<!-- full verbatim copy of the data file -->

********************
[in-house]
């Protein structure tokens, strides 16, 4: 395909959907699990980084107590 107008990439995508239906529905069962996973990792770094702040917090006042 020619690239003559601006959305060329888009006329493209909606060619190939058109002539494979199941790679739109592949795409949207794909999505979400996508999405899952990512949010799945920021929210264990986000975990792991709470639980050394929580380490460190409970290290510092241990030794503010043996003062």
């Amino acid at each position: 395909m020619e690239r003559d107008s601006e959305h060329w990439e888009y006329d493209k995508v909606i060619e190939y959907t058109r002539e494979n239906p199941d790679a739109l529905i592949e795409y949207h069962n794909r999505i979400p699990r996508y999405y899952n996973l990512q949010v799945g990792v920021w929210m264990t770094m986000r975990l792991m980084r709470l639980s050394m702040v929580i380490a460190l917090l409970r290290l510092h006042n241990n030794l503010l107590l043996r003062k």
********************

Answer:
[in-house]
């Protein structure tokens, strides 16, 4: 395909959907699990980084107590 107008990439995508239906529905069962996973990792770094702040917090006042 020619690239003559601006959305060329888009006329493209909606060619190939058109002539494979199941790679739109592949795409949207794909999505979400996508999405899952990512949010799945920021929210264990986000975990792991709470639980050394929580380490460190409970290290510092241990030794503010043996003062």
């Amino acid at each position: 395909m020619e690239r003559d107008s601006e959305h060329w990439e888009y006329d493209k995508v909606i060619e190939y959907t058109r002539e494979n239906p199941d790679a739109l529905i592949e795409y949207h069962n794909r999505i979400p699990r996508y999405y899952n996973l990512q949010v799945g990792v920021w929210m264990t770094m986000r975990l792991m980084r709470l639980s050394m702040v929580i380490a460190l917090l409970r290290l510092h006042n241990n030794l503010l107590l043996r003062k």